Saturday, 11 December 2021

Small and Local is Better

According to an article in The Tablet this week, small, independent local shops are doing well . Former daily commuters, finding themselves with more time on their hands, have started to explore high streets and local farm shops. As more return to their offices, it seems they are continuing to favour local shops.

"It might be a bit of a faff to queue to place an order for a goose or turkey at the local butcher, then to stroll to the greengrocer for the sprouts, turnips and potatoes, but the food will generally be better" and the whole experience is better than using the supermarket. There would seem to be signs of an intriguing new normal, more in line with that envisaged by the guild socialists a century ago. Then, as now, small businesses run by local people to give service to local customers seemed infinitely preferable to dead end jobs in factories and offices (the 'bullshit jobs' of today).

As people were picking up the pieces following the shocks of World War I and the Spanish 'flu, many turned to the works of 19th and early 20th century Guild Socialist thinkers, including John Ruskin, William Morris, Thortsien Veblen, Arthur Penty, distributists such as GK Chesterton and Hillaire Belloc, and the Arts and Crafts movement as a whole. When Dorothy Day (of the Catholic Worker movement) writes disparagingly of the desire to obtain a weekly wage (see Blog for 10 December 21 on Security), she is referring to Peter Maurin's teachings on the works of these writers. The blend of theory and practice offered by guild socialist thinkers has been put into practice in some places, but the dead hand of corporate world finance has been allowed to dominate all three spheres of the social order, providing an illusion of security as it destroys the natural and human world upon which it remains dependent.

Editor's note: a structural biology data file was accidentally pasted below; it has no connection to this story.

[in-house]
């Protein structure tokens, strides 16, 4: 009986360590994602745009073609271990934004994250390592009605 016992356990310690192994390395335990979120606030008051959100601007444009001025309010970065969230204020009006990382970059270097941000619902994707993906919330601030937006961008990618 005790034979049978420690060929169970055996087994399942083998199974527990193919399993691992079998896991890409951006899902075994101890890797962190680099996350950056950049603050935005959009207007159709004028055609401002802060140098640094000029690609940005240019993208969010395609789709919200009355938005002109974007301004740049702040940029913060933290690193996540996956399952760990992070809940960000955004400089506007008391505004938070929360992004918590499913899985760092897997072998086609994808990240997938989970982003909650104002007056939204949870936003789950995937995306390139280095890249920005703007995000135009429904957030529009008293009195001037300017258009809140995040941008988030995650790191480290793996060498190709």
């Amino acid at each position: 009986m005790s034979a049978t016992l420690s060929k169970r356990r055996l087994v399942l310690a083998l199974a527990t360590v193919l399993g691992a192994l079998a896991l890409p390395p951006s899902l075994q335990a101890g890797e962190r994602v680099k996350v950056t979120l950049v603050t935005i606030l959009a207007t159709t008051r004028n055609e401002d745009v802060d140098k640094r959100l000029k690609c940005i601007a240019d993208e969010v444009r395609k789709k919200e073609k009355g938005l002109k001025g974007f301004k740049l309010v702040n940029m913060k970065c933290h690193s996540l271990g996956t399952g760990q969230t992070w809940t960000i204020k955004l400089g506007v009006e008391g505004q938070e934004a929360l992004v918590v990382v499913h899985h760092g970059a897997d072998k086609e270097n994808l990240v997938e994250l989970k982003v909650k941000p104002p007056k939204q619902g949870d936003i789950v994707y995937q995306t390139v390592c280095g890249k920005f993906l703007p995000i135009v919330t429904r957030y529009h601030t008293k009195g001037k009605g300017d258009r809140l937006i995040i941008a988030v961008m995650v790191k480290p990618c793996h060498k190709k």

The guild socialists coined the term 'wage slavery' to denote the sale of one's time to an employer in return for the money to house, clothe and feed oneself, and raise children to be workers in their turn. For guild socialists, the better option was a network of small business, especially farms, run by and for the local communities, operated by all and run for the benefit of all. Subsequent experiments in 'worker control' such as Mondragon, have floundered because they were merely operating within the corporate capitalist financial system, the workers having good pay and working conditions, and receiving a financial share of the profits, but operating under the moral premises of capitalism. This is an area very much in need of research, study and in-depth discussion - at local level, by local people - with a view to establishing practical alternatives to building up poverty amidst plenty and wrecking the natural world as we do it.

The work of Rudolf Steiner presents some clues. His fundamental social law begins to make sense within the Guild Socialist context.